In Singapore, there is a popular way with which some people measure success by, and that is the five C’s, namely, (1) cash, (2) cars, (3) credit cards, (4) condominiums, and (5) country club memberships (I didn’t know this before, but that’s because I live in a cave*). It is easy to equate material things to success, perhaps due to the tangibility of such possessions. However, one cannot help but ask, “Is that all? Is that all that I want in life? Will obtaining the five C’s mentioned above fulfill my needs and make me happy?”
As human beings, Allah has gifted us with emotional and intellectual capacity. We are not satisfied knowing that this life is temporary and that we are created without purpose. Sincerely we seek for the truth, and we are guided. By the generosity of Allah, we become Muslim. As such, should material possessions have any priority in our lives? What takes precedent? This is the fifth question I’ve asked in this article thus far. Of which I only hope to provide a perspective, and direct us to a few qualities that I believe are important for Muslims to have. (Incidentally, these qualities also begin with the letter ‘C’.)
As narrated by Tirmidhi and Abu Dawood, the Prophet of Allah peace be upon him (pbuh) said, “There is nothing heavier in the scales of the Hereafter than good character.” Can more emphasis be given? I think not. The Prophet (pbuh) said also that a Muslim is one whom others are safe from his tongue and hand (Bukhari). By keeping good character, not only are we saved from the sins that arise from hurting others, we are rewarded immensely. As Muslims, we should strive to become a source of kindness and comfort for others, to uphold truth, justice, and forgiveness. Character is something that is sometimes taken lightly, when in fact, Abu Hurayrah reported that the Prophet (pbuh) when asked “And what is most likely to send people to Paradise?” he said, “Being conscious of Allah and good manners.” (Bukhari, Ibn Majah, and Ahmad)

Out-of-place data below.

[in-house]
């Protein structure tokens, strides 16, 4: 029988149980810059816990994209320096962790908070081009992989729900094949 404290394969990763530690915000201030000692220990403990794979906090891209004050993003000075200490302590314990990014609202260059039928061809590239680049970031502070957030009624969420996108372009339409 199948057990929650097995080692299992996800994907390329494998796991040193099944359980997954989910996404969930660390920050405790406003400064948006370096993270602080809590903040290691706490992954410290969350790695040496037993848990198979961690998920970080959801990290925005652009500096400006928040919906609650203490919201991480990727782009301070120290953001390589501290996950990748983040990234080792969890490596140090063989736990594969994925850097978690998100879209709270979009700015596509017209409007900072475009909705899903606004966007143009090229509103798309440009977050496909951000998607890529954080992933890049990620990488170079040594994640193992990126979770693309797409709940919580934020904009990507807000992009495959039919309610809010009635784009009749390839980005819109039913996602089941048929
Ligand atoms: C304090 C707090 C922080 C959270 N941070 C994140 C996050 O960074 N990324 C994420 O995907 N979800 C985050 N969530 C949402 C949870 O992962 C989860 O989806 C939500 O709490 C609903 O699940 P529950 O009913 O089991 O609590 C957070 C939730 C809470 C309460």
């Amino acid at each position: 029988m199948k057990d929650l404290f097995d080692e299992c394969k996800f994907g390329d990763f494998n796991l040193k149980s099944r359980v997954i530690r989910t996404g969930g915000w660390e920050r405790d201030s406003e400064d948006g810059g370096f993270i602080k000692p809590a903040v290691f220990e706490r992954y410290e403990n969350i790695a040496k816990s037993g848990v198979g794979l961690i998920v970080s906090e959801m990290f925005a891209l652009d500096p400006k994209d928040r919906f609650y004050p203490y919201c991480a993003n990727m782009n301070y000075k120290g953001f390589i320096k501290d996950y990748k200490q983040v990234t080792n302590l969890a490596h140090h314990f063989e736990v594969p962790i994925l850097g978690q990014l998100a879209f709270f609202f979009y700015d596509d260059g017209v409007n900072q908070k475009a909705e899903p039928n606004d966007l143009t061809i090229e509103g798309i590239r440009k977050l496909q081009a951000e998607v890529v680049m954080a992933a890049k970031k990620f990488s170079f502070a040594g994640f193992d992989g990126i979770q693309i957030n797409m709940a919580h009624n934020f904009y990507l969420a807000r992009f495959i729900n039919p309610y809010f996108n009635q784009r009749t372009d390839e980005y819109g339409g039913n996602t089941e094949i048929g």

We are social creatures, and Islam is not based on isolation. Indeed being alone is better than being in bad company, but the one who is alone hasn’t yet found the right friends. We need friends in order to remind ourselves, increase our knowledge, help us better ourselves, compete with us in good deeds, so much so that our religion follows that of our close friend(s). The Prophet (pbuh) said, “A man will follow the religion of his close friend, so let each of you look to who he takes a close friend.” Reported by al-Tirmidhi. Befriending good people, and similarly being that good friend is paramount and necessary in Islam. It is all right to distance ourselves from people who are not good for our hearts, as long as we continue to treat them with respect and kindness, and to filter our circles until we meet a righteous companion, for ultimately the right person will filter others to reach us too.